Over the years, I have been reading one sided misinformation from writers who support money making commercial charter and lodge operations over the 88/12 split in the halibut industry. There are accusations of “Slipper Skippers” and a public resource being given to commercial fisherman for free.
Who are the biggest “Slipper Skippers?” Maybe it’s the owner of eight, 44ft commercial lodge charter boats packing 20-30 customers in Ukee Harbour? Maybe the owner of a fleet of 20 or so high-speed aluminum charter boats at Langara Lodge? Or maybe some lodges in-between? I am not too sure. I wonder how many pounds of halibut cross their docks, and how much money is made each year. I know it’s more then a lot of commercial fisherman own or earn.
First Nations people own a large portion (17%) of the commercial quota and licenses. The commercial fisherman have been fishing halibut for 100 years, long before any charter boats and lodges were ever thought of. The vast majority of commercial fisherman have been selling or purchasing their licenses since the DFO first issued them in 1979 (including myself), and licenses with quota attached since 1991 and licenses and/or quota since 1999. In 1991 each fisherman was allocated a quota based on his past catch history. They have earned it through years and years of blood, sweat and tears, and sometimes death in one of the toughest and most grueling fisheries in BC. Nobody got their halibut quota for free.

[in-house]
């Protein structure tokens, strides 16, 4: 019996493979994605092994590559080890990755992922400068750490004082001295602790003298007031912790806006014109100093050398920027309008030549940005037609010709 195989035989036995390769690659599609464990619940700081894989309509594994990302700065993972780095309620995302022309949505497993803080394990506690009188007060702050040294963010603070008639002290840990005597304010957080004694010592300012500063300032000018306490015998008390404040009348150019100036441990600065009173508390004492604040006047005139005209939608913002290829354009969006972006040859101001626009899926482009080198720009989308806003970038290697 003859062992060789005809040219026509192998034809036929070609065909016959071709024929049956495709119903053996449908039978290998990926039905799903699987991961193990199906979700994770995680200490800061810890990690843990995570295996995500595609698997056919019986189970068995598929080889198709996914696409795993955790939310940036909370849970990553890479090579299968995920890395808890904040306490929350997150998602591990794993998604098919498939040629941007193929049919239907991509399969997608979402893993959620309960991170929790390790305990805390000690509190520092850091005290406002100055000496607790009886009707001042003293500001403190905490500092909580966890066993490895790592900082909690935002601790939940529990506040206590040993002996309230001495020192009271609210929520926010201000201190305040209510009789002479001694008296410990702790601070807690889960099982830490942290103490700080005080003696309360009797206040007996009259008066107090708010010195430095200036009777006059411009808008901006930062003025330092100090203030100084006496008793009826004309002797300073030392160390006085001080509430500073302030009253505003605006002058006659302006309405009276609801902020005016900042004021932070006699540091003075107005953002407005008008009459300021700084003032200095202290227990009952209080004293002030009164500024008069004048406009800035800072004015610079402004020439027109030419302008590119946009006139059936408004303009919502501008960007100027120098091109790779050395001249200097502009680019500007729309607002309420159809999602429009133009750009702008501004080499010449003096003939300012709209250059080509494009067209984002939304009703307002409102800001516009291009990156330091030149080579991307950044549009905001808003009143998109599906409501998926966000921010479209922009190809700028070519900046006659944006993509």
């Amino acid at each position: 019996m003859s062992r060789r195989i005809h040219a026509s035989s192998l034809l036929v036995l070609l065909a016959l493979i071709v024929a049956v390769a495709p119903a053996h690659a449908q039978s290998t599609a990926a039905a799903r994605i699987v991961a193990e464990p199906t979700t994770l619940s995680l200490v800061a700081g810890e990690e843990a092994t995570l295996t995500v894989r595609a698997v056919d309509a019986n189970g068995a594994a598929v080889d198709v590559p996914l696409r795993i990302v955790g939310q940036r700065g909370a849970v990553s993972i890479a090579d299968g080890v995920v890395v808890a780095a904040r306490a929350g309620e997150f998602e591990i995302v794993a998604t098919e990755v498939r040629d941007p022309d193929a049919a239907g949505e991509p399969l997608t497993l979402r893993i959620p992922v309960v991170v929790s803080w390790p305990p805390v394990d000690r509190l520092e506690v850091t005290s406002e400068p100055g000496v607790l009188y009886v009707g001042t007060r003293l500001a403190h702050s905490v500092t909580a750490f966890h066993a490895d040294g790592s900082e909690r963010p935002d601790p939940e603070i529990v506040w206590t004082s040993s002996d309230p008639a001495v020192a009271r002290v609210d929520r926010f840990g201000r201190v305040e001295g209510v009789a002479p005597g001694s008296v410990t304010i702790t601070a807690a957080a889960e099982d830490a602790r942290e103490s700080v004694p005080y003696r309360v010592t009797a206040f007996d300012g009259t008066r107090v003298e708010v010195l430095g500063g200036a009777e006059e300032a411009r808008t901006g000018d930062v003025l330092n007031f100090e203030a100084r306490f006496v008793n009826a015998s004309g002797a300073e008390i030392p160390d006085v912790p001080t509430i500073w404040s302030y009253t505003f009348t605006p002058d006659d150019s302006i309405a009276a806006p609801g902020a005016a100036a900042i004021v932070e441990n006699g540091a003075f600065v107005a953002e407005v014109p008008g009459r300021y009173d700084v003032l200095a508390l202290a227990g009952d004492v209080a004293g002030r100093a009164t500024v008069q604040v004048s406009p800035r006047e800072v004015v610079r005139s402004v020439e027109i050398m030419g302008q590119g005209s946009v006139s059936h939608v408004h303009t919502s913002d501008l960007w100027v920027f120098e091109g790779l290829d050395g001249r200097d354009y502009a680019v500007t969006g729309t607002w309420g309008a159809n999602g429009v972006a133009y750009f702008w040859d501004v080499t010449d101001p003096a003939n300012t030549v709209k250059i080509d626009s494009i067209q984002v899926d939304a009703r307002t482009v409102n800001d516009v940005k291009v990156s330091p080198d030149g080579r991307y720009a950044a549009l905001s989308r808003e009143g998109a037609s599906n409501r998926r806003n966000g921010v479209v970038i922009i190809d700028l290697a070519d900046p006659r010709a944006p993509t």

30 or so years ago commercial halibut licenses were capped at 435 vessels with length restrictions for conservation reasons. So answer these questions: Are there any restrictions on how many commercial sport lodges can be built? Are there any restrictions on how big a charter vessel can be? Or are there any restrictions on how big of a fleet of boats one lodge can operate? Also, how many people those vessel are able pack? I think most people know the answers. There are zero restrictions in the growing commercial sport industry.
To take halibut quota from the commercial and First Nations fisherman who have helped model one of the best run and most accountable fisheries in the world, and give it to a growing commercial sport industry with very little history, no caps, no charter vessel length restrictions, and no accountability for their by catch or actual numbers seems absolutely ludicrous! The commercial halibut fishermen are accountable for every pound of halibut and by-catch caught. BC commercial and First Nations fishermen have seen their allowable catch levels reduced by approximately 47% since 2007.
The commercial charter and lodge industry is growing out of control and needs some restrictions applied like all other industries in Canada. They can make it work. They need to come to the table and figure out a way to trade, rent or buy quota from the commercial and First Nations fishermen in years of low stock abundance. Instead of trying to take it through political lobbying and false accusations in news papers and emails.
The halibut industry should be separated into 3 categories: Commercial, Sport Commercial and Recreational.